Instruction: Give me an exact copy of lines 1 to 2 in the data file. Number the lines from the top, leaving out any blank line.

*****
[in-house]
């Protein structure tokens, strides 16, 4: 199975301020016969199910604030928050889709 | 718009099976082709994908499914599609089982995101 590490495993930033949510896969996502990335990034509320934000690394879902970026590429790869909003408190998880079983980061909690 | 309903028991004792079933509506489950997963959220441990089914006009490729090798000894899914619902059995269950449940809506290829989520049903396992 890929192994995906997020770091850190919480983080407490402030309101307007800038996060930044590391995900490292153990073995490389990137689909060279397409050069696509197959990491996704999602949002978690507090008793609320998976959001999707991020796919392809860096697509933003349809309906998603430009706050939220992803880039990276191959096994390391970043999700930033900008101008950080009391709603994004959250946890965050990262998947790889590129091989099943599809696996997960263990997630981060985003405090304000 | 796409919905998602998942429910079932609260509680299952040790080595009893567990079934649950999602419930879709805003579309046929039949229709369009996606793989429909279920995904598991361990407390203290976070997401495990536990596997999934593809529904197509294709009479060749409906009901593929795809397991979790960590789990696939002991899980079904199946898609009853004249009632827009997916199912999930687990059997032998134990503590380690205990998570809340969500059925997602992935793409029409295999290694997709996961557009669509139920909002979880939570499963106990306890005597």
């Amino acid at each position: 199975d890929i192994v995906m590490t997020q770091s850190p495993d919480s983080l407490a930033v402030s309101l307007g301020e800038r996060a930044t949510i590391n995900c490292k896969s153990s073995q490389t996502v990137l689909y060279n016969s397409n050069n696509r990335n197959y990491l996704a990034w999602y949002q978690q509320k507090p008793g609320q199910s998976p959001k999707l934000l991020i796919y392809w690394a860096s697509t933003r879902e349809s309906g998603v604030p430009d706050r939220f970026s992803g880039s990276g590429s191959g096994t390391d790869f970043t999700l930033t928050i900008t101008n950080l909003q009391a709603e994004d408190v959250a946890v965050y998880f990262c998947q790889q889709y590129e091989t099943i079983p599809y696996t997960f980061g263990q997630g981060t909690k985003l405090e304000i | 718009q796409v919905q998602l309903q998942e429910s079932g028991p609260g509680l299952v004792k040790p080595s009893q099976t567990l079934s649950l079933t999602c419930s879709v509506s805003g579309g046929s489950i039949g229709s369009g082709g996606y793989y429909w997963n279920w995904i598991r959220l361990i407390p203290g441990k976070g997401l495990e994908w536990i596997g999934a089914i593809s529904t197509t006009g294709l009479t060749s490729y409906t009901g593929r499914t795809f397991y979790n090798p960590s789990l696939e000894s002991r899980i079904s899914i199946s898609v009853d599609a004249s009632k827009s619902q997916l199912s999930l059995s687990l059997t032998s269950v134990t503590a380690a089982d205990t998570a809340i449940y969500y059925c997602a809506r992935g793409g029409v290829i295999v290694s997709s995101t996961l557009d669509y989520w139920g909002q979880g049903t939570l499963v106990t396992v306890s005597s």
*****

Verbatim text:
[in-house]
């Protein structure tokens, strides 16, 4: 199975301020016969199910604030928050889709 | 718009099976082709994908499914599609089982995101 590490495993930033949510896969996502990335990034509320934000690394879902970026590429790869909003408190998880079983980061909690 | 309903028991004792079933509506489950997963959220441990089914006009490729090798000894899914619902059995269950449940809506290829989520049903396992 890929192994995906997020770091850190919480983080407490402030309101307007800038996060930044590391995900490292153990073995490389990137689909060279397409050069696509197959990491996704999602949002978690507090008793609320998976959001999707991020796919392809860096697509933003349809309906998603430009706050939220992803880039990276191959096994390391970043999700930033900008101008950080009391709603994004959250946890965050990262998947790889590129091989099943599809696996997960263990997630981060985003405090304000 | 796409919905998602998942429910079932609260509680299952040790080595009893567990079934649950999602419930879709805003579309046929039949229709369009996606793989429909279920995904598991361990407390203290976070997401495990536990596997999934593809529904197509294709009479060749409906009901593929795809397991979790960590789990696939002991899980079904199946898609009853004249009632827009997916199912999930687990059997032998134990503590380690205990998570809340969500059925997602992935793409029409295999290694997709996961557009669509139920909002979880939570499963106990306890005597």